California arrest records have been wiped for those residents with previous convictions for marijuana. This follows an initiative back in 2016 whereby voters had backed to de-criminalise the use of marijuana (recreational use). Thousands could now have their pot convictions wiped (misdemeanor) automatically while thousands more could see their felony charges re-categorized. The district attorney for San Francisco announced the move would be retroactive and that the new legislation would apply to all relevant California arrest records dating back to 1975. Around 3,000 misdemeanor records could be wiped and sealed. A further 5,000 felony cases will be reviewed and possibly converted to lesser sentences.
California arrest records along with similar state wide thinking is that misdemeanours and felony’s involving marijuana possession represent a grey area in attempting to separate the nuisance value from dangerous intention. Criminal convictions remain a serious bar to employment, housing and benefits and has been shown to increase recidivism. Voters in San Francisco had, overwhelmingly, voted positively for legalisation. This allows those still serving out their punishments to make an application for the sentence to be reviewed while allowing those past offenders to have their records dismissed or reduced. However as at December the state confirmed it had only had around 5,000 petitions according to The Drug Policy Alliance since Prop 64 had taken effect.
In San Diego County similar efforts were also underway. Following the recent election a review had seen 680 residents benefit. The county had focused it’s efforts on those still in custody or on probation. Some of those currently incarcerated had been released. Predominantly black victims have benefited from the automation of the expungement process .Proposition 64 will address the federal war on drugs program. While it may well be positive news and see many lives turned round it is only too easy to forget the disruption and hardship that this had caused for decades to Californians and the resources in righting California arrest records. Even following State wide partial decriminalization in 1976, between 20,000 and 60,000 arrests were made by law enforcement each year to 2011. These arrests were for minor marijuana infractions. Possession of at least an ounce was a ticketable offense without an associated misdemeanor charge.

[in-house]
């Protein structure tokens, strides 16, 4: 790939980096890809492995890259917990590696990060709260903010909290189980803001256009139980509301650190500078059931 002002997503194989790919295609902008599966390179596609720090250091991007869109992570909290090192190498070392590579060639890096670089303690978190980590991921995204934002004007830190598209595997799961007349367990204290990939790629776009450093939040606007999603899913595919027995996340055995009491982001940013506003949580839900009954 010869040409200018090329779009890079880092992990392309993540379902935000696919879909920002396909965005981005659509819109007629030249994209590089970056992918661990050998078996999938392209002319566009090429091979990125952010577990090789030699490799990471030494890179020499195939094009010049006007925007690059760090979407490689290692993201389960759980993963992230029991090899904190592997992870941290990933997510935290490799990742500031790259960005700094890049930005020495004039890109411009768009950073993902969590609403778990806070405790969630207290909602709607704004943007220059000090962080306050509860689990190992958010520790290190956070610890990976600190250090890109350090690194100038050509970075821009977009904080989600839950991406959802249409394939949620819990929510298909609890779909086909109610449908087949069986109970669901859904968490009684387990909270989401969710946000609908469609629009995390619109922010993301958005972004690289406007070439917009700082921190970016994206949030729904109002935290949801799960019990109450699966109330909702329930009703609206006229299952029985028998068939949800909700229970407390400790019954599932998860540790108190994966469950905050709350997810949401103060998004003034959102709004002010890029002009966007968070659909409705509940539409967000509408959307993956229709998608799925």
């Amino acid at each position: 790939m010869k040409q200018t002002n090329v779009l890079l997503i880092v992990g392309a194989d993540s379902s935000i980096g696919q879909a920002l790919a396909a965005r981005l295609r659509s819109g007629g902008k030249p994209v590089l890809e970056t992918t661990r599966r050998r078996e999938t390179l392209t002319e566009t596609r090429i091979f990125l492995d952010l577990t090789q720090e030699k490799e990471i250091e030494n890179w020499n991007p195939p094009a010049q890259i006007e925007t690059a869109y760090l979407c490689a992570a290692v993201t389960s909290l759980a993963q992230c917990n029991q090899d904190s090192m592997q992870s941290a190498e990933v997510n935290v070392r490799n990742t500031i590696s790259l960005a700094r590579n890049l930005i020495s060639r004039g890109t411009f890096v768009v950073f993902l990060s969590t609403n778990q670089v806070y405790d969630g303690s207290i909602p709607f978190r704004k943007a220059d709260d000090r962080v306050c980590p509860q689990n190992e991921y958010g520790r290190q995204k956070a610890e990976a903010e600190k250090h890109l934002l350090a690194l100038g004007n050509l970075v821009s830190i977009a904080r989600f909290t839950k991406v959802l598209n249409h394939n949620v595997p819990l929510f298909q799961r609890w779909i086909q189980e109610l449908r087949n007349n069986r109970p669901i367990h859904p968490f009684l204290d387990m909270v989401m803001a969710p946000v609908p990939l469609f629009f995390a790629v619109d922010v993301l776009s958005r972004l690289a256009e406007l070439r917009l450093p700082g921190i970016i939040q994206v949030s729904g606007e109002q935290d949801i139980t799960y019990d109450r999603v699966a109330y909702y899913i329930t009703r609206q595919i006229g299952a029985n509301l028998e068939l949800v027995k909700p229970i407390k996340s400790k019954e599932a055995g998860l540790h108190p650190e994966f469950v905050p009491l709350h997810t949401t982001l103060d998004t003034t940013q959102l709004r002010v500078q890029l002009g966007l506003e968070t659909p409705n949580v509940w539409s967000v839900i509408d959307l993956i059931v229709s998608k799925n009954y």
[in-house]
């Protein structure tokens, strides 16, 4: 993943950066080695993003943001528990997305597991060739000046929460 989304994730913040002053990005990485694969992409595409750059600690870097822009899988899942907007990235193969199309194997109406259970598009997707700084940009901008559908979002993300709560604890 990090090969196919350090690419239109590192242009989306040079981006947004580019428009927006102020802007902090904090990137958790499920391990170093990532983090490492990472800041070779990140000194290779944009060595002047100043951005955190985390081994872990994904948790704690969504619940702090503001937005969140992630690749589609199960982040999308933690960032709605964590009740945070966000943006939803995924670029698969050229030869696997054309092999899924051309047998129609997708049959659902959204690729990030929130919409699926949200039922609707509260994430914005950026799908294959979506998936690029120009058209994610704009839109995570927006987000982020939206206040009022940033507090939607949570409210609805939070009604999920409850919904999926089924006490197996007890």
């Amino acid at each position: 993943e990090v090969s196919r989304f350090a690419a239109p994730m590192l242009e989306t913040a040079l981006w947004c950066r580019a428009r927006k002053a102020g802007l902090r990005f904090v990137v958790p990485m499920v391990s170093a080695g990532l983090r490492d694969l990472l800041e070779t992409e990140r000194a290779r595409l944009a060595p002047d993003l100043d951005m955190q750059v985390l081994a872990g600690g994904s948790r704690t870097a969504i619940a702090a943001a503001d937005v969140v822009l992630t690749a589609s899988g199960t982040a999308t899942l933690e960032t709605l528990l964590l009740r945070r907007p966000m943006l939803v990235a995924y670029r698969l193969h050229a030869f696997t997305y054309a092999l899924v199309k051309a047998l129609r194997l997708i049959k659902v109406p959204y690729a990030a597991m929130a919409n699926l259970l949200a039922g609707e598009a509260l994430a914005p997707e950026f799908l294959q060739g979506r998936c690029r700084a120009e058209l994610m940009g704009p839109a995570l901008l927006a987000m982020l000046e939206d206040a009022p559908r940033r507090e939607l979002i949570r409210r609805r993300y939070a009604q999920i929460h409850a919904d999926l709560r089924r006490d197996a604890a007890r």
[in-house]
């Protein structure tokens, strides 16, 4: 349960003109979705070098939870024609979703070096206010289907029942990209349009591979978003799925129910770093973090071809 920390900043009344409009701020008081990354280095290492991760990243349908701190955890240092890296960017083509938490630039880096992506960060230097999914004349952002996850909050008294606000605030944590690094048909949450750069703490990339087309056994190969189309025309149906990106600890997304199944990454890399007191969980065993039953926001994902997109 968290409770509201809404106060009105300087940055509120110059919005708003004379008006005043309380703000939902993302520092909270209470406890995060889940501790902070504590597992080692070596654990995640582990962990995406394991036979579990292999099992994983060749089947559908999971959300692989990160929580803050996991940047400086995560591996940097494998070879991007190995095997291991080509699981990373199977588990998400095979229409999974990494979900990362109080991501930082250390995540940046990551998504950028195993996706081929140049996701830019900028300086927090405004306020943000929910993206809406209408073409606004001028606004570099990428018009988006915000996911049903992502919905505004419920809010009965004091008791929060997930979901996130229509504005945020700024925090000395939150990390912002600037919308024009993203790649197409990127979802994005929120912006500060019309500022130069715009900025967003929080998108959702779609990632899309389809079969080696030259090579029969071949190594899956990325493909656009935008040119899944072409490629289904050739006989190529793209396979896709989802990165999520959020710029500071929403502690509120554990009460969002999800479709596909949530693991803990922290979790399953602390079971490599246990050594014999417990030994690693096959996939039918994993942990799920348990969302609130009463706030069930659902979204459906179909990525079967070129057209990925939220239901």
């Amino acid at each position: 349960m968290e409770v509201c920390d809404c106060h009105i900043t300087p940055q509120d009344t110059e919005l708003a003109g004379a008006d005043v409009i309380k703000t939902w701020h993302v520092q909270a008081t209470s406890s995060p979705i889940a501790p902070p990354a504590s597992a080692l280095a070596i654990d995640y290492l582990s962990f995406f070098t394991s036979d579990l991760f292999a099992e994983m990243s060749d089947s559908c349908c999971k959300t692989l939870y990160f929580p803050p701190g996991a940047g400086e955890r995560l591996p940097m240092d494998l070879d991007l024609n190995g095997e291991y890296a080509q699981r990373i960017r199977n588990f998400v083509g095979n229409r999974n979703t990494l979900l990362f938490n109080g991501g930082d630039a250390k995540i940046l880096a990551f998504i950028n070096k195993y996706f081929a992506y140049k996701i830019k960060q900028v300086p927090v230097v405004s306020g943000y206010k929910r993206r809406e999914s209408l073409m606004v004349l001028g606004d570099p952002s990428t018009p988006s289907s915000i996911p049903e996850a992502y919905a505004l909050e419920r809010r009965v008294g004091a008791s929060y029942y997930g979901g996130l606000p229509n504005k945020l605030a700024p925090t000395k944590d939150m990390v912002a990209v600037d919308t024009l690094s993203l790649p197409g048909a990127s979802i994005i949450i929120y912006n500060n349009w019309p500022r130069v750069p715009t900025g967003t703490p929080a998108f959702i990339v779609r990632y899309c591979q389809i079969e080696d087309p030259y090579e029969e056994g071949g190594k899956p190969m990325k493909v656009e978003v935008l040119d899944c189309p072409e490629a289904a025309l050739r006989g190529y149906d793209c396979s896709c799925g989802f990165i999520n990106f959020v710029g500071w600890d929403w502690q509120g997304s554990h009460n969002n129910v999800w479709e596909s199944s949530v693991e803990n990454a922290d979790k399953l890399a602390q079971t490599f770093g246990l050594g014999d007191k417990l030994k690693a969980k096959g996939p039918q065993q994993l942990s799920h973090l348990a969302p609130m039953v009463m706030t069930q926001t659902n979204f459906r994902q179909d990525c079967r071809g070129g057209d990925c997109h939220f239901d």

The Trump administration was also under fire and as a contrast to San Francisco the federal drug policy is seen as going backwards. Jeff Sessions has been sceptical of relaxing marijuana laws recently rescinding the detached federal approach (legal marijuana states). Cannabis having been seen as a dangerous substance. The States that have legalised cannabis have slammed this decision. Both Democrats and Republicans have accused Sessions of ducking previous promises and ignoring the rights of States. Irrespective if thousands of petitions had been granted and expungements were wiped automatically this would barely scratch the surface. The backlog of previous misdemeanours stands at significant levels.
Cannabis arrests (Misdemeanor) through 1976 to 2016 totalled 1,457,605 however the correlation isn’t relative to previous misdemeanours. The figure of almost 1.5 million may be slightly off centre as some arrests may well not have seen a conviction. While some individual’s may be responsible for more than one arrest, asides from this cannabis charges should fall off automatically after a two year period. The process though can not be relied upon and most have to file to to clear their record. Please follow this link to read more about the Drug Policy Alliance efforts for Marijuana Reform in California.
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